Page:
Little step back: in 2011, a Facebook user decided to publish, on the eve of his birthday, on his profile "The Origin of the World", a painting by Gustave Courbet representing a female sex. In response, Facebook closes the user's account, which then takes the matter to court.
Today, Facebook lawyers believe that French justice is not competent to handle the case. Me Caroline Lyannaz therefore explained at the first hearing that by registering on Facebook, the subscriber had accepted the general conditions of use which provide that in the event of litigation, only a court of the State of California wants to be competent .
Lyannaz also refuted the very idea that the social network could come under French consumer law by insisting on the "free" service, and the fact that it is the Internet user who takes the initiative to open a account.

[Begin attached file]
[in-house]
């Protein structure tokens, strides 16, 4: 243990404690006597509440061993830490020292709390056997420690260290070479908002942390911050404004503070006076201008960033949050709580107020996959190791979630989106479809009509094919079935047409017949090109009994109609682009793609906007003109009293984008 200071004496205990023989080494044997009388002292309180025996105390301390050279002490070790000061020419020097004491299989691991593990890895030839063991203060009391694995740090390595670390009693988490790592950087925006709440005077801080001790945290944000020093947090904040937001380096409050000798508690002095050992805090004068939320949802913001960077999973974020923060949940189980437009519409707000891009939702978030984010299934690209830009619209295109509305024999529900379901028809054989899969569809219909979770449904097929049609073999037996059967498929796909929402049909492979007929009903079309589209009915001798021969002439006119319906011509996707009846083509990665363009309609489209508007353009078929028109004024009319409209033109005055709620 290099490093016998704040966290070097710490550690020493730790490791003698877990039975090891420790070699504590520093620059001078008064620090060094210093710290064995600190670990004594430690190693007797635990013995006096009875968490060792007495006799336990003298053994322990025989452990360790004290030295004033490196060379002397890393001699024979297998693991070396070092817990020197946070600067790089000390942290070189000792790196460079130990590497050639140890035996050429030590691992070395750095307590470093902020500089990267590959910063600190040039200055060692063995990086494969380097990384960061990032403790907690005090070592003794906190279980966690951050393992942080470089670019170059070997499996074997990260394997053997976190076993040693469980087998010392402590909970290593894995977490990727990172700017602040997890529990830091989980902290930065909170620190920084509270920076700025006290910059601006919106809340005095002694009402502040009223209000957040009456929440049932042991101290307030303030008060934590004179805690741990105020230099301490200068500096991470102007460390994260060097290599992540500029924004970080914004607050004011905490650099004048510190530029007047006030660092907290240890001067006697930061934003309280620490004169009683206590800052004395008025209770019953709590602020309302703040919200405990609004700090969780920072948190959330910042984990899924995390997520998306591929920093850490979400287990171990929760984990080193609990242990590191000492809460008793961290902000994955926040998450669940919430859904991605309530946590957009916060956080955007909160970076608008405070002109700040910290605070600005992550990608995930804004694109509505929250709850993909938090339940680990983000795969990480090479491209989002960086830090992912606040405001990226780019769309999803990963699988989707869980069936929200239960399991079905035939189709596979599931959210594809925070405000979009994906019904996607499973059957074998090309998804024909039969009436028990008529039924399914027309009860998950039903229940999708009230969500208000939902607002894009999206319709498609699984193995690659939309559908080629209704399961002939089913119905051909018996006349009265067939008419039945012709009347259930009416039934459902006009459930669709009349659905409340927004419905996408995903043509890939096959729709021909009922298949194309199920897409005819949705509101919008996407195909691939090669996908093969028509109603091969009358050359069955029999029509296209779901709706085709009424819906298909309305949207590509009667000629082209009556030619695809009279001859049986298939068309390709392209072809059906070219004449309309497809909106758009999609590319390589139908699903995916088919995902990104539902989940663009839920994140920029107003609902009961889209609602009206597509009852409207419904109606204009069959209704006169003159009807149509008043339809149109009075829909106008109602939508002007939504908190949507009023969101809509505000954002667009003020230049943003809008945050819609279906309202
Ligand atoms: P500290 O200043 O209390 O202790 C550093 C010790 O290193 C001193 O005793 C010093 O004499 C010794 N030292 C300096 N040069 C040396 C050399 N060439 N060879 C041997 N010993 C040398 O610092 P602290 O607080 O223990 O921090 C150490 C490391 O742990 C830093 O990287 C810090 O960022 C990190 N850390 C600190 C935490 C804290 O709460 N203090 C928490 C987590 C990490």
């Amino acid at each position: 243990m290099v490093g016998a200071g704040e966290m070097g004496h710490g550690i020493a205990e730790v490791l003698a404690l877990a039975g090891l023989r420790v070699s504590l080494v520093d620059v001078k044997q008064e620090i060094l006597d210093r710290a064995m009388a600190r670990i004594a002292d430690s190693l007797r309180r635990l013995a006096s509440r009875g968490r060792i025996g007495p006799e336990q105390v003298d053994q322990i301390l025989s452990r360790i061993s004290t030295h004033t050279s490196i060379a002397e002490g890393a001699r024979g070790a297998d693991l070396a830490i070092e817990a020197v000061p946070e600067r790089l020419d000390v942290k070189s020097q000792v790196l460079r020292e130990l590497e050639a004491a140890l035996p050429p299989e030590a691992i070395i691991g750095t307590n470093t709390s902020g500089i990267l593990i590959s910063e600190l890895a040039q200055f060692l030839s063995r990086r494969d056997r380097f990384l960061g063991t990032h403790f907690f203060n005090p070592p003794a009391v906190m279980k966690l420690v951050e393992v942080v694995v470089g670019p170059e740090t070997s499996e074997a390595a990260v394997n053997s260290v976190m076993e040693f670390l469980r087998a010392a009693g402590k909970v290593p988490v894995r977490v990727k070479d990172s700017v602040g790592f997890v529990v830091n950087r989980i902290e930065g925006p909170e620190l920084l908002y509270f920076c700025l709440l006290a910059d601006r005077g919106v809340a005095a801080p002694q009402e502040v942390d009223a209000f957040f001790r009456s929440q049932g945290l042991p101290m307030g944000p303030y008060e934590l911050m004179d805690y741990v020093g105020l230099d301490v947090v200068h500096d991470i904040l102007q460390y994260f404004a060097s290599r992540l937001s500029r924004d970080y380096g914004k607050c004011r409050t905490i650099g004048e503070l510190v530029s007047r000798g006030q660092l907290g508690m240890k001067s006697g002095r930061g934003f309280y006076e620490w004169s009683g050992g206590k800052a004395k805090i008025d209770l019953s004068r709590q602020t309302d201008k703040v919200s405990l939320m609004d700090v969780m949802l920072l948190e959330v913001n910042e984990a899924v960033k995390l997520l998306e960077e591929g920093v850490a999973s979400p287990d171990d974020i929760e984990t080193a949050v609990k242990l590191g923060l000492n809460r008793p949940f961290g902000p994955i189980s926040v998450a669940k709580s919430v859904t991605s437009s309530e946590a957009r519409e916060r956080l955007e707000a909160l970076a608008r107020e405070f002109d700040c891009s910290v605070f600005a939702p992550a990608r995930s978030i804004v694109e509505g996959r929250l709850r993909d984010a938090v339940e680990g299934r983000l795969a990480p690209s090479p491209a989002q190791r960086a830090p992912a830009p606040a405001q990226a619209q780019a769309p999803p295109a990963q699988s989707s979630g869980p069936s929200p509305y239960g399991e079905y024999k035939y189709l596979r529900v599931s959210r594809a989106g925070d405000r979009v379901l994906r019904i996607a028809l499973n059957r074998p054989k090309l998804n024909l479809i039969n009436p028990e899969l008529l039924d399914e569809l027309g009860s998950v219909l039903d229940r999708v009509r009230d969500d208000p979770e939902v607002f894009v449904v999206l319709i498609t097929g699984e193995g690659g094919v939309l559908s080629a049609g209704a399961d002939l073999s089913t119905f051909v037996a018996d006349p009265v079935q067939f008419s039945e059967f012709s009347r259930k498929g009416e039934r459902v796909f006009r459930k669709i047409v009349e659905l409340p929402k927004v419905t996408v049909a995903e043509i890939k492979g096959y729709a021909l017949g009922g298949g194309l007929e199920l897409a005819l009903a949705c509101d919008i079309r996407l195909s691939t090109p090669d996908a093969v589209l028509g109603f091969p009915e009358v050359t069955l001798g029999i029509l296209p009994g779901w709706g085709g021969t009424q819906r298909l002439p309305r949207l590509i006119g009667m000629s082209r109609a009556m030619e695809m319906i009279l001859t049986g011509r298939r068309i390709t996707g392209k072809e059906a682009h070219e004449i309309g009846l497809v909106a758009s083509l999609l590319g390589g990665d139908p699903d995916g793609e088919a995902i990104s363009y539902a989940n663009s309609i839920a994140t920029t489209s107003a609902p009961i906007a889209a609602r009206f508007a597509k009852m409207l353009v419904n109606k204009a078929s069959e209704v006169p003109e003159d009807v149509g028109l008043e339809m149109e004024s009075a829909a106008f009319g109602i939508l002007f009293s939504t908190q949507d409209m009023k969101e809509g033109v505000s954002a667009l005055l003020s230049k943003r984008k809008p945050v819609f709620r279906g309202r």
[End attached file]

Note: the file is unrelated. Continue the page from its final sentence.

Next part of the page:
"If we follow your logic, none of the 22 million Facebook users in France will ever be able to enter a French civil jurisdiction in the event of a dispute" declared Me Cottineau, lawyer for the complainant who denounced in passing "an unfair clause".
The lawyer took the opportunity to recall a precedent: the Pau Court of Appeal had therefore dismissed Facebook in an almost identical case, on the grounds that the clauses concerning the jurisdiction of the courts were presented "drowned in very numerous provisions … in small print. ".
The matter was placed under advisement on March 5. In the meantime, it had been ironically returned to the carpet in the aftermath of the attacks on Charlie Hebdo and the sudden outburst of support for freedom of expression. Mark Zuckerberg had gone there from his comment supporting freedom of expression as a pillar of Facebook, to which many users did not fail to publish the painting by Gustave Courbet to him.